Andris Piebalgs, European Commission, stated that the goal of Kapuscinski development lectures series is to discuss the post-2015 MDGs and to shape the development debate in the years to come. The European Union is committed to poverty eradication and provides an example for social and economic development that allows dignity for citizens. It is crucial that no one suffers from a lack of access to housing, water, education and health, but also to jobs, justice, institutional access and dignity. Mr. Piebalgs indicated that the EU could provide policy coherence for the post-2015 MDG discussion. He added that development “used to be solely based on how much money was being spent on aid, but now we are shifting to a focus on outcomes and outputs and the success of development.”

Helen Clark, UNDP, thanked the European Commission for their strong partnership around the world and the work with EU accession members and future members. For the post-2015 MDGs, “over a million respondents took part in the World Survey and Global Debate, showing an appetite and interest in engaging in the debate.” Many voices were heard, including the young, indigenous people, women, people with disabilities, displaced persons, and LBGT. People want their governments to be honest and responsible and their leaders to be more ambitious in current topics such health and education. They want to expand to new areas such as addressing increasing urbanization, energy, inequality, marginalization, decent work, and sustainable development that does not push growth at any price if destructive.

Poverty Eradication in Post-2015 Development Agenda

In his speech, Professor Ocampo addressed post-2015 macro issues, highlighting that the current debate has been highly participatory by including not only states, but also civil society, the private sector, foundations and academia. He stated that the MDGs have been successful because they are concise, human-oriented, visible, useful for advocacy and design of development strategies, backed by significant institutions and measurable, which represents a huge improvement in the monitoring of UN goals from the past. On the other hand, the major criticisms of the MDGs have been the high centralization of defining goals and targets viewed as donor-centric. There was a lack of participation by member states and no economic issues were addressed, such as productive and decent employment. The goals also included incomplete targets in many areas, for instance gender and environment and many were irrelevant to middle-income countries.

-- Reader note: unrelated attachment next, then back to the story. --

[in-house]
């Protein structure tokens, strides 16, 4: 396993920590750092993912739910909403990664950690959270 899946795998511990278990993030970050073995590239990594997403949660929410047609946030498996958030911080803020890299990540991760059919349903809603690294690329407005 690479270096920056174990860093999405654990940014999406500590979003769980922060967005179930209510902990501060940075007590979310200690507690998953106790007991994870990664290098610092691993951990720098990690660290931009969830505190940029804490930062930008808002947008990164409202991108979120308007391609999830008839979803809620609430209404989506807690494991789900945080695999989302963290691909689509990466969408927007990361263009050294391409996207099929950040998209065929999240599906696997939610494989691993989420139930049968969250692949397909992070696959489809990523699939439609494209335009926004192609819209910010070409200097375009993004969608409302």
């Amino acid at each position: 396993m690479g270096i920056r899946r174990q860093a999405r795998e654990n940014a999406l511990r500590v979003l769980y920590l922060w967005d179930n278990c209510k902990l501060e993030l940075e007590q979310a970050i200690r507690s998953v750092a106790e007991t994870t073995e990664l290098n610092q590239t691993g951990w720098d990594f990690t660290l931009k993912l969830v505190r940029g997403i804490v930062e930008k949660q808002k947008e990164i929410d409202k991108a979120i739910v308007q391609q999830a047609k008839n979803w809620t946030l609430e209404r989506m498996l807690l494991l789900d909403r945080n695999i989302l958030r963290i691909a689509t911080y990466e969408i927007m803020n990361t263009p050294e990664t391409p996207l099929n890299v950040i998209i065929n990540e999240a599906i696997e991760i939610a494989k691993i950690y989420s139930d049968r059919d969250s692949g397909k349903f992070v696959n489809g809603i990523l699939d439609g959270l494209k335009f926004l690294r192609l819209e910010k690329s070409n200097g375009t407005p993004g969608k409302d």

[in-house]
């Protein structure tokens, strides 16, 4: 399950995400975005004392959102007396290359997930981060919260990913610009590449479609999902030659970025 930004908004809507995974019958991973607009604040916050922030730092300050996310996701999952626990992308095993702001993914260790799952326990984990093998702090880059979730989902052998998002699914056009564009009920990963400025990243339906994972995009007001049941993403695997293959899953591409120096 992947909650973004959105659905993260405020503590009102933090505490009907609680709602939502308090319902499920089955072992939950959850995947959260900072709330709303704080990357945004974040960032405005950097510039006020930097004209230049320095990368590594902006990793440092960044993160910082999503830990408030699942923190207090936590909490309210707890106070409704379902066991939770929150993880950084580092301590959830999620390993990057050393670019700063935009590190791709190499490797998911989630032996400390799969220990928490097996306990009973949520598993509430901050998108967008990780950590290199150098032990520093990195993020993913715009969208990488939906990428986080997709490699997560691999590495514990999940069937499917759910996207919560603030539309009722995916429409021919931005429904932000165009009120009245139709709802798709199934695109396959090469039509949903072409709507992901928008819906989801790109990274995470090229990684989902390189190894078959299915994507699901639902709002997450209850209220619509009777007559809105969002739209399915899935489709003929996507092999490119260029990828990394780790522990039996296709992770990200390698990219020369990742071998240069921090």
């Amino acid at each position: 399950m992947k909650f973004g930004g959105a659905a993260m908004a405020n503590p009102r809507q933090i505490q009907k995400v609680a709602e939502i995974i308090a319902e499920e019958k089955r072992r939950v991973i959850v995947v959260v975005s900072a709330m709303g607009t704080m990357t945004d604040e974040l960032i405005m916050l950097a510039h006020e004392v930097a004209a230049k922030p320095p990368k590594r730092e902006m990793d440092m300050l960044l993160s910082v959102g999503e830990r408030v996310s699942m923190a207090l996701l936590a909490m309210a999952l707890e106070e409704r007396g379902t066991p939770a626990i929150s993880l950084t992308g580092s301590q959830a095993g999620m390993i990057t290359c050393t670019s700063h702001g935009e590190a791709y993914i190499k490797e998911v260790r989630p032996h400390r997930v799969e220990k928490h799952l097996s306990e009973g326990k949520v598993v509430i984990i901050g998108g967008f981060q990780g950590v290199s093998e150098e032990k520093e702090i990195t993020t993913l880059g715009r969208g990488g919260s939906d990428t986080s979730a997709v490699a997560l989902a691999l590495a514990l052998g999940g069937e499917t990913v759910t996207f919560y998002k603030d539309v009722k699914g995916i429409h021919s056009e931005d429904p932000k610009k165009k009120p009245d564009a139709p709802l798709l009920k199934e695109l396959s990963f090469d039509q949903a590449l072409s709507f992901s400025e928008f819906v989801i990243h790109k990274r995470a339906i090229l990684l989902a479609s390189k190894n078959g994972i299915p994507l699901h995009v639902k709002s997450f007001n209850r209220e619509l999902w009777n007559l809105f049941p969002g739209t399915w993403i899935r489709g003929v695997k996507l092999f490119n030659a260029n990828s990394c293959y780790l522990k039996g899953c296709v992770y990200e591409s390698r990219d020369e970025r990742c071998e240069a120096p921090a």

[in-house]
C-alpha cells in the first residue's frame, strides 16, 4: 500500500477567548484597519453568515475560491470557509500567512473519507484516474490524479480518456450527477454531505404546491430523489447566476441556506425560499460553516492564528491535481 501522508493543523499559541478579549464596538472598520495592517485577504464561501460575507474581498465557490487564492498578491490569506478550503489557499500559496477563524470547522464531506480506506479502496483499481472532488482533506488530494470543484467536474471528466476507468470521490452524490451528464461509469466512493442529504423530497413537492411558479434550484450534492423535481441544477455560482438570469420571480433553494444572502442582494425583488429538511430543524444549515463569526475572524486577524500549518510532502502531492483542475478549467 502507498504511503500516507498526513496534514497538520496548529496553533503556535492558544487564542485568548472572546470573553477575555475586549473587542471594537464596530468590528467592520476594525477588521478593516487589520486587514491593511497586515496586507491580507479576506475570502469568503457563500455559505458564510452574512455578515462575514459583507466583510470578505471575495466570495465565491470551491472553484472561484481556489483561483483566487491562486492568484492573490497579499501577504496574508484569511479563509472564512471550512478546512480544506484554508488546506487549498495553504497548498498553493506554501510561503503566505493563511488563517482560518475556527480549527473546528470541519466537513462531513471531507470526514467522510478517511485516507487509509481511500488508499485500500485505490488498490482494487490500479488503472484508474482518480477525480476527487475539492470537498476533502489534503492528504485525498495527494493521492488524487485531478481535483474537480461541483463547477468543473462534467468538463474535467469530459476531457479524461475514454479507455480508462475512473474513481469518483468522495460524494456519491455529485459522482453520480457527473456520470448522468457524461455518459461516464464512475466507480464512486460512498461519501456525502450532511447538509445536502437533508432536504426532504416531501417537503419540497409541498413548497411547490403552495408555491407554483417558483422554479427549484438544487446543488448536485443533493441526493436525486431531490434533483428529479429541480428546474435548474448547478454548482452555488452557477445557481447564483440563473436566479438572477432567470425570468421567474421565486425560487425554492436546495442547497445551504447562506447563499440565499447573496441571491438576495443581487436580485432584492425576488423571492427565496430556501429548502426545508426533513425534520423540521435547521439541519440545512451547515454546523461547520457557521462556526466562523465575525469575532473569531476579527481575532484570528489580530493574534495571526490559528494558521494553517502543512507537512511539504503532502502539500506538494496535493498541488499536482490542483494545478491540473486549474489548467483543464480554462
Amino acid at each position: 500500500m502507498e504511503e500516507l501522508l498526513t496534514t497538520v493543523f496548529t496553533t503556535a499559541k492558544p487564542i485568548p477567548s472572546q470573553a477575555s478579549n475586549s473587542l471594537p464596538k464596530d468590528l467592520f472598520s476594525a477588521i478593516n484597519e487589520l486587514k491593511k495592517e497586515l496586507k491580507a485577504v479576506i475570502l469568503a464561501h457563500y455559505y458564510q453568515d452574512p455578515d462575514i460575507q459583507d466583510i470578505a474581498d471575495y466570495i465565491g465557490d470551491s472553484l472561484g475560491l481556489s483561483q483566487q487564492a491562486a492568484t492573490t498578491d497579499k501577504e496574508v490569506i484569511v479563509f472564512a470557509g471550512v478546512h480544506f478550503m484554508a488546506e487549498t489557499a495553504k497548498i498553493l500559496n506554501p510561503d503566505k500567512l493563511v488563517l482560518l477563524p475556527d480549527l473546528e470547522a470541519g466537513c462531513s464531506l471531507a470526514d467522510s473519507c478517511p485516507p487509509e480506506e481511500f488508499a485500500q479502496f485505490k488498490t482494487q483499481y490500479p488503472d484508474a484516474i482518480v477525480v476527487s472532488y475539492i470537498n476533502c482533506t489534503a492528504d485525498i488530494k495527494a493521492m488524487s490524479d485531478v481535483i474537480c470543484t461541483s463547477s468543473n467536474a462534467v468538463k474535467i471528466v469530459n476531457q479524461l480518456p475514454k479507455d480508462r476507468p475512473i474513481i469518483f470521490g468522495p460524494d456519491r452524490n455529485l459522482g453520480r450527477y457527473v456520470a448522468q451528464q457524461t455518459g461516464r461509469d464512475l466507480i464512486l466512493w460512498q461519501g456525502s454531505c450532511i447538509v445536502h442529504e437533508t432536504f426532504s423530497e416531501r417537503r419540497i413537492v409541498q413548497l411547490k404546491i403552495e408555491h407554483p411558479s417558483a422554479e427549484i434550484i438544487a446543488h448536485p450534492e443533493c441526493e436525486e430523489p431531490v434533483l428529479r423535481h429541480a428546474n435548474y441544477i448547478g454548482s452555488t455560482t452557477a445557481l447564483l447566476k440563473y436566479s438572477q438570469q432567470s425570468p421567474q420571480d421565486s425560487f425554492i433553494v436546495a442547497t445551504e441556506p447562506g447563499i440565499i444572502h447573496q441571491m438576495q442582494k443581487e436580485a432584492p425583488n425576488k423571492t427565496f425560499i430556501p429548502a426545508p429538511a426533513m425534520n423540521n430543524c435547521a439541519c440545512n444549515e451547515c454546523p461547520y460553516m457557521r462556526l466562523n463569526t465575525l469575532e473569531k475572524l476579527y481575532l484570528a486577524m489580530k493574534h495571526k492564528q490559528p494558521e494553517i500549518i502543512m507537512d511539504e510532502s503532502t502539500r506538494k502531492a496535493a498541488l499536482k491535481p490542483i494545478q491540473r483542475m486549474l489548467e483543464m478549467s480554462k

The vision of the post-2015 MDGs has been headed by a UN Task Force and has been based on the fundamental principles of respect for human rights and equality. A high level panel summed up the ambition, “our vision and responsibility are to end extreme poverty in all its forms in the context of sustainable development.” Professor Ocampo pointed out that extreme poverty is not the only issue at the center, but also inequality between and within nations. He called for adopting a universal agenda, applicable to both developing and developed countries. As a result, developed countries need to address their own domestic challenges related to unemployment and inequality and also assist developing countries. The agenda also needs to leave “ample space for national policy design as it’s important to build ownership of strategies”. Goals should be few, practical and measurable.